The subject of women’s purses — their size, their contents, and why women are so attached to them — has long been something of a puzzle to many men, who don’t understand why women encumber themselves with something that can often be awkward, bulky, and prone to being left behind in public places.
The answer is simple: pockets, or rather the lack thereof.
If you are a man, you might fail to understand the connection. You are, after all, accustomed to clothing that has multiple pockets of ample capacity. The average pair of men’s pants of any style will probably have at least four pockets, with enough room between them to accommodate a wallet, keys, a cellphone, loose change, and a pair of sunglasses.
Women’s pants, on the other hand, often lack pockets of any kind, or only have two, neither of them large enough to hold anything bigger than a Kleenex. Women’s jackets are usually no better: I have lost count of the number of jackets I’ve owned over the years that either have no pockets, have tiny ones, or (most frustratingly) look like they have pockets but don’t.
The explanation I have heard is that pockets would spoil the “line” of a piece of clothing, or that if women’s garments had pockets we would (silly creatures that we are) actually put things in them and cause the pockets to bag and sag. This might be true if you’re trying to carry bricks around, but I suspect that most women would be fairly sensible, and simply welcome the chance to leave a purse behind for once. The most liberating piece of clothing I ever purchased is a men’s leather jacket which has four huge pockets: two on the outside, and (joy!) two on the inside. As far as I’m concerned, it’s worth its weight in gold.
As for skirts and dresses with pockets: forget it. I have never owned a skirt with pockets, and the last dress I had that came with pockets was one that I owned when Jimmy Carter — bless his little cotton socks — was president of the United States. That might be why I was particularly pleased when I read, after this year’s Oscars ceremony, that the gown actress Gemma Chan wore to the event had cleverly concealed pockets in it, in which Chan stored cookies and rice crackers to get her through the lengthy ceremony.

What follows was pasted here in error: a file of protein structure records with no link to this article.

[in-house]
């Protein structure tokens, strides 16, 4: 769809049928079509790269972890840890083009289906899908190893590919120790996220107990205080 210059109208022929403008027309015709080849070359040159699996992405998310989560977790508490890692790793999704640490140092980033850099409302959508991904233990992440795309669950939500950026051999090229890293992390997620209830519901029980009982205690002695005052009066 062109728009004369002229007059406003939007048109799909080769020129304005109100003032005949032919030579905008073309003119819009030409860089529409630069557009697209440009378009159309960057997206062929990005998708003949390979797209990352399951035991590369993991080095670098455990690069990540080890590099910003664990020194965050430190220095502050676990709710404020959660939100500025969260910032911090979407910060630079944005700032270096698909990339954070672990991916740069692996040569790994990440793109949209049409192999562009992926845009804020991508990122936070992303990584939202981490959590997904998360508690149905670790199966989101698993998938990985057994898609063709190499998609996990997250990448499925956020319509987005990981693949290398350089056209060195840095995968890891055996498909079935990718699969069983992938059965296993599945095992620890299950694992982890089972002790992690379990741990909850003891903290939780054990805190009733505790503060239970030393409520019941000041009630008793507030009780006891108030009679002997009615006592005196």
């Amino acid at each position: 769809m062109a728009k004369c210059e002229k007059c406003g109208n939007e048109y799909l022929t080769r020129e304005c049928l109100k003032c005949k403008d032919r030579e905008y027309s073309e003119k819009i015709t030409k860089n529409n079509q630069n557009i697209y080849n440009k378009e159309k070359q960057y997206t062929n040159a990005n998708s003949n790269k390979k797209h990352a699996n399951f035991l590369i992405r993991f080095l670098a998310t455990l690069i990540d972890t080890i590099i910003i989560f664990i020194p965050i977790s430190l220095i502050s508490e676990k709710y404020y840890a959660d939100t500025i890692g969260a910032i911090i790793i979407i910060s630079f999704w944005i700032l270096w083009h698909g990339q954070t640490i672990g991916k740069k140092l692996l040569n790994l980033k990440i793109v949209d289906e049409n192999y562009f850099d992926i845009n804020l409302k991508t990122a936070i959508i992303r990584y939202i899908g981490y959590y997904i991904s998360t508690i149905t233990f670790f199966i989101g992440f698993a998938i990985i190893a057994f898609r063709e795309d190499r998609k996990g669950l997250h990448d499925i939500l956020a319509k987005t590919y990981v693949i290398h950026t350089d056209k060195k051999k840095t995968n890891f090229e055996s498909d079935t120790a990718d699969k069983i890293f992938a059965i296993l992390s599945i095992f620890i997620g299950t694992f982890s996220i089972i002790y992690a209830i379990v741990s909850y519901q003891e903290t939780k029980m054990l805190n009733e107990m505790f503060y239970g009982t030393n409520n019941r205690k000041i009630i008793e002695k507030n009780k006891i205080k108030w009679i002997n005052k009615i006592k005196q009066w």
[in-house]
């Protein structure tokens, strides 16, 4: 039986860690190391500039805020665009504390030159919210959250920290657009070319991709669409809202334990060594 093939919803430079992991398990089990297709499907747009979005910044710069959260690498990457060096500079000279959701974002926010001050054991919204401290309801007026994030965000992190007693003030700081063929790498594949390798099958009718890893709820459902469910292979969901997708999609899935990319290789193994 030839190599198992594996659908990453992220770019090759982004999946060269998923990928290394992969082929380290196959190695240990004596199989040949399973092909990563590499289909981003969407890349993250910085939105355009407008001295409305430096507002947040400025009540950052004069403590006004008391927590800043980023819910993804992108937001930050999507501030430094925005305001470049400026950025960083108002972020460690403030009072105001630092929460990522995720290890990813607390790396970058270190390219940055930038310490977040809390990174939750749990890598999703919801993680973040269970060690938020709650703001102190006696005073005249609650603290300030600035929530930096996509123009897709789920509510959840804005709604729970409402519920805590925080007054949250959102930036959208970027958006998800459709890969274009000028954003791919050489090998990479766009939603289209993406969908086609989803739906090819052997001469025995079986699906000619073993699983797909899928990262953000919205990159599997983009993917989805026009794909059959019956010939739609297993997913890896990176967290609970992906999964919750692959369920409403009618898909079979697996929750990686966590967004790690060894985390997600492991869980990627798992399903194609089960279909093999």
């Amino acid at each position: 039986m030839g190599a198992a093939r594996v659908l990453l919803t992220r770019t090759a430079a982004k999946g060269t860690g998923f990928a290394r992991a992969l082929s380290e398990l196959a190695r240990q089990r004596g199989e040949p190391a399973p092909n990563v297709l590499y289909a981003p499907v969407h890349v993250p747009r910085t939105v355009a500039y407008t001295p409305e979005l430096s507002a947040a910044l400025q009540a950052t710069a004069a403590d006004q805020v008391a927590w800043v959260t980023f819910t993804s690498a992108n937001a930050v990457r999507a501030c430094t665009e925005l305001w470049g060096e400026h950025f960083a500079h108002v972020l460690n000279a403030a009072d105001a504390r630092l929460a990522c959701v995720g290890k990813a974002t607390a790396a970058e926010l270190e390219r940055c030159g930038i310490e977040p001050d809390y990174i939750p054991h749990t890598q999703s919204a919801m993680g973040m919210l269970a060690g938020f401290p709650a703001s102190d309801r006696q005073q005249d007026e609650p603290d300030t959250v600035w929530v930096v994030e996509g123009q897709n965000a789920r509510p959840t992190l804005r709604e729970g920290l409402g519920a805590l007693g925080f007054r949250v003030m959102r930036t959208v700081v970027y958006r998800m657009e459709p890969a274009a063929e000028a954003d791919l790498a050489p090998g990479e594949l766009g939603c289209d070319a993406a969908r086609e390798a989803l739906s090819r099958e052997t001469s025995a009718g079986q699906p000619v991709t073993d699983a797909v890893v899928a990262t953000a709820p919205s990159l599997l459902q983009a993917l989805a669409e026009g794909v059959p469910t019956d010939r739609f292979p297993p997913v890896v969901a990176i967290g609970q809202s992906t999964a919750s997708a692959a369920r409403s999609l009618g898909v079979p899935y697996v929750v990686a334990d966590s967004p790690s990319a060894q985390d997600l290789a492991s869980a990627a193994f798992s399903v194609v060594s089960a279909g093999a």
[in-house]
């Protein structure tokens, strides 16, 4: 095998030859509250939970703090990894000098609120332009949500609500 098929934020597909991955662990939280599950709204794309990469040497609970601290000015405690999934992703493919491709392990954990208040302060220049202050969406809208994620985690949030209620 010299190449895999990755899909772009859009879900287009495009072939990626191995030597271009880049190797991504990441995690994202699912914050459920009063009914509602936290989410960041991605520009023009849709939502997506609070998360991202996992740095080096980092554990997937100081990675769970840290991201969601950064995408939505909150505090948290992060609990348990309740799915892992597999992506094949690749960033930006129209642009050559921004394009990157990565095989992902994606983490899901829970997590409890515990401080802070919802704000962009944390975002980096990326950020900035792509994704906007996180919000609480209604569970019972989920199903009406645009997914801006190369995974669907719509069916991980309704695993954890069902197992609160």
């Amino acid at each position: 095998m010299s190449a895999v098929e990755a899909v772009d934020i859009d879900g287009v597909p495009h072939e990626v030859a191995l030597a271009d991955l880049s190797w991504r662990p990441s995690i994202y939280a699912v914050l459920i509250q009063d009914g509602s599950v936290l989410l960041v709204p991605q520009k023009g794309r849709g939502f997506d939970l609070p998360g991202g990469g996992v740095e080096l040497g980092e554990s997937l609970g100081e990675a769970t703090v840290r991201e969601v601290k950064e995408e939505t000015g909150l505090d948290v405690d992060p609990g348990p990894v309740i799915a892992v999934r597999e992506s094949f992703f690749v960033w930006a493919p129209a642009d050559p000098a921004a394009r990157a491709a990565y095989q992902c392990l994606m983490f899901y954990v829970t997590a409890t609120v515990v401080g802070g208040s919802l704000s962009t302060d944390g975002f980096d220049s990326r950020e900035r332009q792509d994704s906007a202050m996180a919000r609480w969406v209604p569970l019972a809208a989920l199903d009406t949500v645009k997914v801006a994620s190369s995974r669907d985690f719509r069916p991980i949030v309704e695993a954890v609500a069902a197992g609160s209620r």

Neither the pockets nor their contents did anything to mar the look of the gown; indeed, most people probably had no idea the pockets were there until Chan put her hands in them while on the red carpet, so there goes that excuse for not including them in more pieces of women’s clothing. (Also, props to Chan for having the practicality and foresight to pack snacks to the Oscars.)
“That’s fine,” I hear men cry, “but if women just want to carry a wallet, a phone, keys, and sunglasses, why do so many of them carry around purses that are roughly the size of an overnight bag?” The answer is simple: because much of the time we have to carry things in our purses that do not belong to us. When out with family members, we will inevitably be asked to take charge of things such as water bottles, juice boxes, half-eaten items of food that have only been imperfectly re-wrapped, small spur-of-the-moment purchases, mittens, and more, on the grounds of “Well, you can just put it in your purse.”
There is also the fact that many women have found through experience that it pays to be prepared, particularly when young children are involved. Bandaids, wet wipes, snacks, tissues, nail clippers, a nail file, and a pen are just some of the things we often have to produce at short notice, like a magician pulling a rabbit out of a hat.
So men: don’t laugh or sneer at women’s purses. And if you happen to be a clothing designer, consider incorporating more pockets into women’s garments. They don’t have to be huge: just plentiful and large enough for us to hide some rice crackers in.